On Tuesday, Sept. 22, voting rights activist and former Georgia gubernatorial candidate Stacey Abrams joined Alexa Ura of the Texas Tribune to discuss voter suppression and the upcoming election. The event, held on National Voter Registration Day, was part of this year’s all-virtual Texas Tribune Festival. 

“We have seen a renewed commitment to limiting access for eligible citizens to cast their ballots,” warned Abrams, stressing that voter suppression tactics overwhelmingly target voters of color. Yet, she added, “I’m also very strongly encouraged by the responses we’ve seen around the country. Voters who are now aware of the challenges to their right to vote who are taking up the mantle and the charge of saying this is power and I will not let it be taken away.”

According to Abrams, who founded the voting rights organization Fair Fight to combat voter suppression, there are three key components to the architecture of voter suppression: “One, do you make it difficult for people to register and to stay on the rolls? Two, is it hard to cast a ballot, and three, is it hard to get that ballot counted?” 

In Texas, Abrams points to the state government’s resistance to online voter registration, poll closures and ongoing barriers to vote-by-mail as examples of voter suppression tactics currently at work. 

More recent actions by Texas officials also fit Abram’s definition of voter suppression. In August, Texas Secretary of State Ruth Ruggero Hughs directed Attorney General Ken Paxton to file legal action against Harris County after Harris County officials refused to cease efforts to proactively send out applications to vote by mail. Harris County officials said they sent out these applications in order to make it easier for voters to vote by mail in the midst of the pandemic. 

However, state officials worked to block these efforts, arguing the effort could confuse voters and infringe on voter rights. Advocates and County officials rejected that claim, asserting that the state’s action to block their absentee registration efforts will make it harder for residents to vote.  

On Oct.1, Governor Greg Abbot issued an order reducing absentee ballot drop off sites to no more than one per county and requiring that all additional drop off sites in each county be closed.  Almost immediately, voter rights groups sued the governor. Activists described this move as another example of voter suppression tactics and argued that reducing drop off sites would make voting safely during the pandemic more difficult.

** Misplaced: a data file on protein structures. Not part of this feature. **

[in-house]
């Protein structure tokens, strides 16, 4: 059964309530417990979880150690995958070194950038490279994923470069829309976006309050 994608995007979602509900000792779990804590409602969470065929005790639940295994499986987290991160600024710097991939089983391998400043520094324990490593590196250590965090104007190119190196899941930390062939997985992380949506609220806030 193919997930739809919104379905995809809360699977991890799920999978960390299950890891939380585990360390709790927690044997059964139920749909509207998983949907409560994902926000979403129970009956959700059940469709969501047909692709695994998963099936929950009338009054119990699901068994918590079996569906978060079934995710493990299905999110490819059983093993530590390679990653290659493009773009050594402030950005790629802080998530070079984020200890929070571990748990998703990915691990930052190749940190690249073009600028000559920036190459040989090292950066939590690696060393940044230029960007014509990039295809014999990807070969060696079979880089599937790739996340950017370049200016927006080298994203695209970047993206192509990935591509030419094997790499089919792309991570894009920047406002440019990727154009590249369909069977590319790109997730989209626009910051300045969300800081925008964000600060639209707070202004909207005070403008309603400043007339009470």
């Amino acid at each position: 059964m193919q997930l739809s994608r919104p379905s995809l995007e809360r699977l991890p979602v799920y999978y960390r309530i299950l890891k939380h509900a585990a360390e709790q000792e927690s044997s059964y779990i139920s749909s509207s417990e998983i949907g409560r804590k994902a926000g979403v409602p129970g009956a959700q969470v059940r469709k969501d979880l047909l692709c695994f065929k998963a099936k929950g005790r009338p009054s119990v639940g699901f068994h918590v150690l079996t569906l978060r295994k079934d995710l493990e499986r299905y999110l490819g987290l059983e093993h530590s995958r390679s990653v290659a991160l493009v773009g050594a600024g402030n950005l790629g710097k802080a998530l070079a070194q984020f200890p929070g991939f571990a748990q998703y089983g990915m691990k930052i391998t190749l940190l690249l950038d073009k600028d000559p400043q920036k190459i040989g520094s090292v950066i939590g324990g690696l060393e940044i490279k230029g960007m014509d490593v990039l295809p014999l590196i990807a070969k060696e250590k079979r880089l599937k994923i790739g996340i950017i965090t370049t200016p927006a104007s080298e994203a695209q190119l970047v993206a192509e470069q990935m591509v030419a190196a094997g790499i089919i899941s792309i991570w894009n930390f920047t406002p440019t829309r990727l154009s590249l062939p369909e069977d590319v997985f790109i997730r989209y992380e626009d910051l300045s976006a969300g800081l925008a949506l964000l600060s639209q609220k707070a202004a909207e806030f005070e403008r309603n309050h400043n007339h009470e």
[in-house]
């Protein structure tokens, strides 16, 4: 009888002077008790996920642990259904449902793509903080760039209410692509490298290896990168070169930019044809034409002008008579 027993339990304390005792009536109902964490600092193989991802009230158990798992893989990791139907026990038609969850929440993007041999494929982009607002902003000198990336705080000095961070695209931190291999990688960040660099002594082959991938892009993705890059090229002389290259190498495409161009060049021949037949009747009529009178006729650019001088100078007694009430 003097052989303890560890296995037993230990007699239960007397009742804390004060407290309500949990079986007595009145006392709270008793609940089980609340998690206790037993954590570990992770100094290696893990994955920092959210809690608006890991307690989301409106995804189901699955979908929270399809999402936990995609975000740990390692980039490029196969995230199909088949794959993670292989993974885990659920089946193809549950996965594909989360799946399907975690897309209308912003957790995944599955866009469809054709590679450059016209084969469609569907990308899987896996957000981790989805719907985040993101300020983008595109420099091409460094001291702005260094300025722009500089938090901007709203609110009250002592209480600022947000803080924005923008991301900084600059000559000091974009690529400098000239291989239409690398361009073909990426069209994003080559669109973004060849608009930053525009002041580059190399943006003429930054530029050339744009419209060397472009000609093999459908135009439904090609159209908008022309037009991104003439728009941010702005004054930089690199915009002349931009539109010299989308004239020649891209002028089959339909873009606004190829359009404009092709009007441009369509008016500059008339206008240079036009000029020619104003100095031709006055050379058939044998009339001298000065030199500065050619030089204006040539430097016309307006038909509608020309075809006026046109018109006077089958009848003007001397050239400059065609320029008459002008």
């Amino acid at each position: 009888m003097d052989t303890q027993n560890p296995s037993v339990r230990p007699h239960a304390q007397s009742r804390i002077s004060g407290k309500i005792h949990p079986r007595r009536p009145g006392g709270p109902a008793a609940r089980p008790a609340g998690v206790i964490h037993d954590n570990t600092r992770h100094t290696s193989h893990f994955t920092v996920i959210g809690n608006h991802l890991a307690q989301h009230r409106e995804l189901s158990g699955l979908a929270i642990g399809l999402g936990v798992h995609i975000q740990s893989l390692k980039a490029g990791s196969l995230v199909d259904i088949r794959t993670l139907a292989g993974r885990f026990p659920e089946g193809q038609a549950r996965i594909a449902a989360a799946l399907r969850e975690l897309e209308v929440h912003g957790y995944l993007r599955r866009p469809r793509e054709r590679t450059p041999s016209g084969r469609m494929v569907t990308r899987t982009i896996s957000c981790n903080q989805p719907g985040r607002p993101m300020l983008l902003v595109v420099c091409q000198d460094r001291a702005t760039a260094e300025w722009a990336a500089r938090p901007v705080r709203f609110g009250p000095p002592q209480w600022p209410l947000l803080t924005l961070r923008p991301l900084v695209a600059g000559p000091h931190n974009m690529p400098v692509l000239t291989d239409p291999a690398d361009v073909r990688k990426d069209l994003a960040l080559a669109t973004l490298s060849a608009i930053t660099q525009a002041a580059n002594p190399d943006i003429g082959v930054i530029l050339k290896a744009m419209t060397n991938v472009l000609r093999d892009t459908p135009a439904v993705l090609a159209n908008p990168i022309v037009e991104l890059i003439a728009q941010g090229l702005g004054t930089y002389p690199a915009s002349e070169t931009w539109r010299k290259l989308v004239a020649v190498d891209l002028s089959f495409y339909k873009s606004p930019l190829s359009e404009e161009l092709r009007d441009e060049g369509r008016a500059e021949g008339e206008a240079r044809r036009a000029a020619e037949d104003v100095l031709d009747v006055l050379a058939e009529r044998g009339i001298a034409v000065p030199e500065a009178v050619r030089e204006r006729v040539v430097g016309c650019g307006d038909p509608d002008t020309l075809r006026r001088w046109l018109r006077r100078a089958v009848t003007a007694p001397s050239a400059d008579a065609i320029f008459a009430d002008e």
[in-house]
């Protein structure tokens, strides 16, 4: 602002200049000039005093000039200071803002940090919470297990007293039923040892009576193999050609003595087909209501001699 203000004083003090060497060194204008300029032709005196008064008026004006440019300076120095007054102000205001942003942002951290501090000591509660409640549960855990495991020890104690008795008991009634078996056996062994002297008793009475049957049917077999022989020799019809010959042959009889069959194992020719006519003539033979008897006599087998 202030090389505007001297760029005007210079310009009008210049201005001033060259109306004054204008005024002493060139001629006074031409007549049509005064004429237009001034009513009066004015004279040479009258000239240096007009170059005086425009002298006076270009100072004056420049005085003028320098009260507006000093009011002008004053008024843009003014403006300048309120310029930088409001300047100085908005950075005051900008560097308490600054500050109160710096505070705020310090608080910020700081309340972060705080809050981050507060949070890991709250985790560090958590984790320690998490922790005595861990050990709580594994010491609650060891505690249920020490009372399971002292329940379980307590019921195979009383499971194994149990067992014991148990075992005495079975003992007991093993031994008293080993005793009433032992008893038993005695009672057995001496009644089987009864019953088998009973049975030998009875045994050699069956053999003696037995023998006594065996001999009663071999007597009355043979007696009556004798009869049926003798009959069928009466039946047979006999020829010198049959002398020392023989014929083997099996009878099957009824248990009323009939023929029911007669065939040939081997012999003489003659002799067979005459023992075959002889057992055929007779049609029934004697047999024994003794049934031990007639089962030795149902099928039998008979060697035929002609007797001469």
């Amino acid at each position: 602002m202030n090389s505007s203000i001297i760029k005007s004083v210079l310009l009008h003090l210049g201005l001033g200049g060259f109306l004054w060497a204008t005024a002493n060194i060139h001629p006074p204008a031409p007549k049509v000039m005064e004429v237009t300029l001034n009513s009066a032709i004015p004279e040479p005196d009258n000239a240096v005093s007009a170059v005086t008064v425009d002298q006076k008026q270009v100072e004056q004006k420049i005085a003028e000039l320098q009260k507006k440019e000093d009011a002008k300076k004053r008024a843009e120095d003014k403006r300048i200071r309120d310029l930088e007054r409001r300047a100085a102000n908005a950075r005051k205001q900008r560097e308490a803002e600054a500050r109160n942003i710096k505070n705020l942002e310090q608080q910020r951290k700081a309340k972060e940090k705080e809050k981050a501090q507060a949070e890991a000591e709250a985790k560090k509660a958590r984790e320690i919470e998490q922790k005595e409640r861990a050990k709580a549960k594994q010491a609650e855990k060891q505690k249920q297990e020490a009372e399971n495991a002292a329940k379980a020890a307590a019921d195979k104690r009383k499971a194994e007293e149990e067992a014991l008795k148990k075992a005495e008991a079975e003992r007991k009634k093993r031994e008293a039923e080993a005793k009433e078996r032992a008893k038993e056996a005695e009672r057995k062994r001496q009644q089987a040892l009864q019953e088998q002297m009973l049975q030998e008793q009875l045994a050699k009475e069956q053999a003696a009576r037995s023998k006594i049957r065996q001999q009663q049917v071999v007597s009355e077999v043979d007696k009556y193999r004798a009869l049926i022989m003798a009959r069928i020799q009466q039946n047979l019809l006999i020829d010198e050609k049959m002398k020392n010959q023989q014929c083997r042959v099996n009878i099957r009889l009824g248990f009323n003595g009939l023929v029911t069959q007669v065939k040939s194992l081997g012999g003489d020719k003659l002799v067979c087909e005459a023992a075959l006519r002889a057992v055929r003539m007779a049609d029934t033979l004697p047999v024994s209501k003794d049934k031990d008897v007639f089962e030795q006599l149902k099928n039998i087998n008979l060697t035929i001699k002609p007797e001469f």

In addition to structural barriers, Abrams points out that when voter suppression does occur, the ensuing confusion and shame make fighting back even harder. 

“One of the most insidious parts of voter suppression is it looks like user error,” she explained. “That is an absurdity in a democratized nation. The responsibility belongs to the government. It is a fundamental right.” 

Concerning election outcomes, Ura and Abrams discussed how Texas’ changing population might make it a future battleground state. According to 2010 U.S. Census data, Texas’ Hispanic population continues to rise, with experts anticipating that Hispanics will represent the largest population group in the state within the next few years. 

Texans younger than 18 are more racially diverse than any generation before, but Abrams warns,  “demography is not destiny.” She argues that for Texas to become competitive in progressive races, candidates need to do more to reach out, register and educate new and previously disenfranchised voters. 

As the November election draws near—and voter suppression tactics continue—Abrams offers this simple advice: make a plan and don’t panic.  Ultimately, she encouraged those listening to ensure that friends and family are registered and know when and how to vote. 

If something goes wrong, share your experience, says Abrams.

“Unless we call out what’s occurred, then the disinformation and the misinformation and the distrust of our system flourishes because there’s no counterweight,” she said.

The voter registration deadline for Texans was Monday, October 5 and early voting runs from Oct. 13 to Oct. 30. Information on registering to vote in Travis county can be found here. To get involved in voter registration and education efforts at the University of Texas, check out the Annette Strauss Center Institute for Civic Life’s TX Votes Project.